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North American stock markets rebound from three-day losses; loonie falls

TORONTO — North American stock markets rebounded from a three-day slide in a relief rally after an erratic start to the week on mounting concerns about inflation.

TORONTO — North American stock markets rebounded from a three-day slide in a relief rally after an erratic start to the week on mounting concerns about inflation.

"It looks like the cyclical bull market is going to extend here for a while longer," said Candice Bangsund, portfolio manager for Fiera Capital. 

Markets were rattled earlier in the week by reports of consumer and producer inflation beating expectations. 

"But inevitably it would appear that these are indeed fleeting and will not alter the accommodating monetary policy stance from global central banks," Bangsund said in an interview.

A pullback in the energy sector caused the S&P/TSX composite index to lag its U.S. counterparts, closing up just 28.04 points to 19,135.81. 

In New York, the Dow Jones industrial average was up 433.79 points at 34,021.45. The S&P 500 index was up 49.46 points at 4,112.50 while the Nasdaq composite was up 93.31 points at 13,124.99. 

The rally was accompanied by a rotation from growth sectors like technology to so-called cyclical and value-oriented sectors that thrive amid an economic recovery.

Seven of the 11 major sectors on the TSX were higher, including consumer discretionary, financials and industrials.

Discretionary led as blowout earnings from Canadian Tire Corp. Ltd. pushed its shares up 10.6 per cent.

Despite a dip in bond yields, the heavyweight financials sector was up 1.3 per cent as Canada's big banks saw their shares rise by as much as 2.5 per cent on the day.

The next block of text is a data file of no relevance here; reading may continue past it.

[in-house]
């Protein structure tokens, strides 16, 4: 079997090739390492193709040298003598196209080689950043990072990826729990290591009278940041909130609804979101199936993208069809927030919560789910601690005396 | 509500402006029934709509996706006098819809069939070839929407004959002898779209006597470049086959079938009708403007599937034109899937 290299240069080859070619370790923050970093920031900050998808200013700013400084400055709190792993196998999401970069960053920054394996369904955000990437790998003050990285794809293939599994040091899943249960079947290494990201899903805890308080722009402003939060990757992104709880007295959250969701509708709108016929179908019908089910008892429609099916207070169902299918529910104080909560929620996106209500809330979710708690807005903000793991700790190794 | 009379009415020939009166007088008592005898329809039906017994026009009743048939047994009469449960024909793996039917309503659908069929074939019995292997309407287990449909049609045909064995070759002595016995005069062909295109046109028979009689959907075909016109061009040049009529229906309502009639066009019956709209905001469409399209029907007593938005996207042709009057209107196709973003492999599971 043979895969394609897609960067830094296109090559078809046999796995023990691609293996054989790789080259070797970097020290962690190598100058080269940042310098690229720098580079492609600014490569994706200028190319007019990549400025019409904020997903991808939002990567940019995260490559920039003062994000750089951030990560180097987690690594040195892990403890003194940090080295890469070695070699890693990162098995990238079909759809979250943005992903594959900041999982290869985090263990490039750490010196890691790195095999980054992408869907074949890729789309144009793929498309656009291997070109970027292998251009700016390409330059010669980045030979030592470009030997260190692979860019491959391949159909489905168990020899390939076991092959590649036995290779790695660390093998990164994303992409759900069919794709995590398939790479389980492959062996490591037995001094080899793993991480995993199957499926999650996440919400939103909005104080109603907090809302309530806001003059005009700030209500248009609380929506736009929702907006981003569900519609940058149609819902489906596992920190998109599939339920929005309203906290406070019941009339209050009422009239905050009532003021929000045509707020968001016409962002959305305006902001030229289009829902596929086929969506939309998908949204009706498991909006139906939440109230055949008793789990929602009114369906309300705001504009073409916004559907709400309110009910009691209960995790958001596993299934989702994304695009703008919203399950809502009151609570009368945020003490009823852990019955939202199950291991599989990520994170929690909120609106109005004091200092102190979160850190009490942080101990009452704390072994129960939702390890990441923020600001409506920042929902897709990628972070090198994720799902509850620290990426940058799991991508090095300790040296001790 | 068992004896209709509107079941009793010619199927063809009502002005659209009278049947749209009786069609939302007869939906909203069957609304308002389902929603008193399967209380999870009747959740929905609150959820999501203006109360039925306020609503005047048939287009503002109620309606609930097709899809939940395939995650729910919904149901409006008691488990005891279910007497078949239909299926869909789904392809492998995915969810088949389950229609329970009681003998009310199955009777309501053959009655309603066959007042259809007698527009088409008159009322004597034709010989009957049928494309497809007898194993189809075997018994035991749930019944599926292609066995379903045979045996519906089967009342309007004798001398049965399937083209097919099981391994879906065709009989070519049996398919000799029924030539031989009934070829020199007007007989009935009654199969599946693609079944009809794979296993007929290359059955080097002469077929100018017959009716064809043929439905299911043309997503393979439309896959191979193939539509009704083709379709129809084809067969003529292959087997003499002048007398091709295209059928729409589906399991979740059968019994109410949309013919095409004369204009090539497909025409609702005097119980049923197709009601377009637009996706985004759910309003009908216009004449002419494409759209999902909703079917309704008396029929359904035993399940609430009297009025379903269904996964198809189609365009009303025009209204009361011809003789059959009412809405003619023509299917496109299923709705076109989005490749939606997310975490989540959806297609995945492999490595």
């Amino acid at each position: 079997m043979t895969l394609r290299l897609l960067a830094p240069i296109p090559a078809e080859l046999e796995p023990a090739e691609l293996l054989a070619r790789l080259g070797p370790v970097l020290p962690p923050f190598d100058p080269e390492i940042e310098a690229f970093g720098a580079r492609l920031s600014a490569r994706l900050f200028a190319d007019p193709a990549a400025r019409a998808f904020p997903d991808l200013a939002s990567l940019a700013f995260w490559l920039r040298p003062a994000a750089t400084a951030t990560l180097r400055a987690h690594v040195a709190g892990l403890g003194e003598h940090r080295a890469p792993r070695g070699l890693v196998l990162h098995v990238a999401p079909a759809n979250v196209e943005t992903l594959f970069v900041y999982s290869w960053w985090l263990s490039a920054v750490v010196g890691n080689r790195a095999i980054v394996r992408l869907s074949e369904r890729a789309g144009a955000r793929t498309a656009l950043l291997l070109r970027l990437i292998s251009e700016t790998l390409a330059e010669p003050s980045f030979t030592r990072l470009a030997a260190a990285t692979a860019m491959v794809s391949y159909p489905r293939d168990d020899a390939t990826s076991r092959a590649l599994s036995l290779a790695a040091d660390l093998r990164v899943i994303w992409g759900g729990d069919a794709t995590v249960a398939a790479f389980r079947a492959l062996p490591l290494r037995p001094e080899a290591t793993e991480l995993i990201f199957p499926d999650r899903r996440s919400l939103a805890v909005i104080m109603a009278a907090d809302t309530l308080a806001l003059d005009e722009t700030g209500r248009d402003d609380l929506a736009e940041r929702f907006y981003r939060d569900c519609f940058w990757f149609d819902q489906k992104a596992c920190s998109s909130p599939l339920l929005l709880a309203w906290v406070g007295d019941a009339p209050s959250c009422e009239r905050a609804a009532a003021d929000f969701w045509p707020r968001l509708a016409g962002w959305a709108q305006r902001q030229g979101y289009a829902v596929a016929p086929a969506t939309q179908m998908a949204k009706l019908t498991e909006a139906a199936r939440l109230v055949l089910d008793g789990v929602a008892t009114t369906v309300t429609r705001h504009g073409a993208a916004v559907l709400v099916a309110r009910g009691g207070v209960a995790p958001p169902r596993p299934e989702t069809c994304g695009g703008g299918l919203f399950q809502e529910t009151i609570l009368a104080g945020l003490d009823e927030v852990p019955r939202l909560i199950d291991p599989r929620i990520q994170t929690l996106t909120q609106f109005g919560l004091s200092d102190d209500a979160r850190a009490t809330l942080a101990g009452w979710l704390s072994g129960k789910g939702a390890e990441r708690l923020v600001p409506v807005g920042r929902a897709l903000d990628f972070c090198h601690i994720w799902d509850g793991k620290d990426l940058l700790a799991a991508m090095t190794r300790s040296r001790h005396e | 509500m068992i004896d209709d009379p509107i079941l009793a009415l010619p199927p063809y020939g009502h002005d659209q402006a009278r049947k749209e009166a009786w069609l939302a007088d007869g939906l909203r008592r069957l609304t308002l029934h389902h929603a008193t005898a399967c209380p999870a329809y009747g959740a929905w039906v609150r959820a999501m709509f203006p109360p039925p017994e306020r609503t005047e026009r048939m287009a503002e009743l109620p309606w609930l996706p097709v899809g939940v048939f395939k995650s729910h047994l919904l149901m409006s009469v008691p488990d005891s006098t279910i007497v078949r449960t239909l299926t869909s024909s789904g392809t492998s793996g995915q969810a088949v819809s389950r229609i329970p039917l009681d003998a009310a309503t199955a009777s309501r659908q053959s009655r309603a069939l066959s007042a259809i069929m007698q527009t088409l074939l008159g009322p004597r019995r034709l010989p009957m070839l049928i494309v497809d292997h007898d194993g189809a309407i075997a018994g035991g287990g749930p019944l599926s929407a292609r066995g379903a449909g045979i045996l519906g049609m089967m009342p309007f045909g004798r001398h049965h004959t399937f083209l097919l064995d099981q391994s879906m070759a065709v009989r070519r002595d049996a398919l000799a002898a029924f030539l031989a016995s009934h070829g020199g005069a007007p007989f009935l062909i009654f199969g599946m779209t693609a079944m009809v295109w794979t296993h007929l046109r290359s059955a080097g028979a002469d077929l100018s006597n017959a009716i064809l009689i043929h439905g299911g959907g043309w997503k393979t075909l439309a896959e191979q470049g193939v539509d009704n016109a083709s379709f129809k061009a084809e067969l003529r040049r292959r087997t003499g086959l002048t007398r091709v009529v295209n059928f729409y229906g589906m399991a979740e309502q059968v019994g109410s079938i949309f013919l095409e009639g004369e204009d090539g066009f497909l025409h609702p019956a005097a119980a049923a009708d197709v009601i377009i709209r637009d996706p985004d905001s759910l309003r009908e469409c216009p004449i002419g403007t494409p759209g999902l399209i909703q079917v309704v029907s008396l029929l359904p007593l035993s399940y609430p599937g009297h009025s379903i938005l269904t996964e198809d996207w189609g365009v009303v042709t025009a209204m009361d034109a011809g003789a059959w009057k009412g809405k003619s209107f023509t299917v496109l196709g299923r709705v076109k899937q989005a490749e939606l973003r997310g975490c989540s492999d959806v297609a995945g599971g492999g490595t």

Bangsund said investors might be taking advantage of the recent pullback in cyclically oriented sectors to buy shares as part of the reflationary rotation narrative playing out.

Industrials climbed with shares of WSP Global Inc. increasing 9.2 per cent after reporting strong quarterly results.

The main outlier was energy, which fell two per cent as crude oil prices dropped 3.4 per cent.

The June crude contract was down US$2.26 at US$63.82 per barrel and the June natural gas contract was up less than a penny at US$2.97 per mmBTU. 

Crescent Point Energy Corp. was down 6.5 per cent, Vermilion Energy Inc. decreased 6.4 per cent and MEG Energy Corp. was 5.9 per cent lower.

Crude prices fell after the Colonial Pipeline was set to return to service, alleviating some of the restraint on supply.

Investors appear unfazed by ongoing high COVID-19 infections in India and South America that would reduce demand, Bangsund said, as they mainly focus on positive signals in developed economies, including lower case numbers, ramped up vaccinations and progress in the economic reopening in the U.S. and Britain.

The U.S. reported that jobless claims fell last week to 473,000, a new pandemic low. 

The U.S. Centers for Disease Control and Prevention said on Thursday that fully vaccinated people no longer need to wear a face mask or remain two metres away from others in most settings.

"Europe, Canada is likely to follow, so in the developed economies the end of the pandemic is in sight, though of course in the emerging world it's a different story."

The Canadian dollar traded for 82.30 cents US compared with 82.67 cents US on Wednesday.

Although Nasdaq bounced back, Canada's tech sector continued to fall as Shopify Inc. and Lightspeed POS Inc. lost 3.4 and 3.1 per cent, respectively. 

Materials also dipped on a decrease in copper prices, pushing Turquoise Hill Resources Ltd. off 18.5 per cent and Pan American Silver Corp. down 10.3 per cent.

The June gold contract was up US$1.20 at US$1,824.00 an ounce and the July copper contract was down 4.55 cents at US$4.69 a pound. 

"With both consumer and producer prices accelerating, this is added to signs of near-term pricing pressures and boosted gold prices due to its role as an inflationary hedge in the portfolio setting," Bangsund said.

This report by The Canadian Press was first published May 13, 2021. 


Ross Marowits, The Canadian Press

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